BTW, I used the Ford Service Manual for a 2011 Mustang to identify the wires, and some of the wire colors changed for the 2012 model year.

In short, 99% of the nuts and bolts stuff is done, and we're down to the electrical stuff. Not bad - two weeks in and we're almost finished with what I would loosely call a significant swap. Sorry for no pictures today, but all of the wiring is pretty well hidden, and the rest of the engine bay still looks mostly like it did the day before.
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Old 08-19-2014, 09:08 AM   #62
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I loved these last few posts.


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Old 08-19-2014, 09:22 AM   #63
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I loved these last few posts.
Silver lining - the UN hasn't contacted me about my engine swap causing Ebola to spread more quickly or more children to starve.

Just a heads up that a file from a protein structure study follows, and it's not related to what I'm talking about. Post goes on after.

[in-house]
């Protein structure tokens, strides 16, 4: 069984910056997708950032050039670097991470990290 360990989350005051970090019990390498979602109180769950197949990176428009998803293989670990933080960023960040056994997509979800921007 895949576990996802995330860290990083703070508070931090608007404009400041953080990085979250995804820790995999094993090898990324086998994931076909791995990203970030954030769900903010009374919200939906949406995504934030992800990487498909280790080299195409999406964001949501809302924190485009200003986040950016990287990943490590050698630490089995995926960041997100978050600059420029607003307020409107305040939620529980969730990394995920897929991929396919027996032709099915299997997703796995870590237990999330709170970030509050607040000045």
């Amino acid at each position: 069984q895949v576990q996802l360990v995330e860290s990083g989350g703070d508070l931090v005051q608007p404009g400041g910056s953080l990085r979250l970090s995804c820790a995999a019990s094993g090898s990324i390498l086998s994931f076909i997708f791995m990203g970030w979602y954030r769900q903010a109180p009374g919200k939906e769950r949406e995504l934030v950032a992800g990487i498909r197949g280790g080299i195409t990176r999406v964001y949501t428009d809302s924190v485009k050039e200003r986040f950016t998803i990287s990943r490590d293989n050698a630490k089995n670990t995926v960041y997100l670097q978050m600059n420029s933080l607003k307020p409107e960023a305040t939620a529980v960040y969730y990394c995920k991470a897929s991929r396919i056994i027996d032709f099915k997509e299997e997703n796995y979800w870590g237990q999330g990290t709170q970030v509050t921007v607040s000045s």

<sarcasm> That sure is a load off my mind.</sarcasm>

However, I think that once the swap is done, I'll be able to undo all of the positive environmental effects caused by 5000 Prius owners by simply turning my ignition key to "Accessory".
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Old 08-19-2014, 09:25 AM   #64
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I expect a video and an overall cost breakdown once you have completed this journey. Any plans for FI in the future?


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Old 08-19-2014, 09:36 AM   #65
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I expect a video and an overall cost breakdown once you have completed this journey. Any plans for FI in the future?
There *will* be video (hopefully tomorrow). Cost breakdown is kinda pointless as far as individual parts are concerned because all my stuff was new, and a lot of people are into the budget of things, not to mention that prices can change from day to day or from source to source. I can give rough estimates:

Engine - $12k
Transmission - $6k
Incidentals - $3k
Shop Labor - $4k
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Old 08-19-2014, 10:36 AM   #66
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DANG!!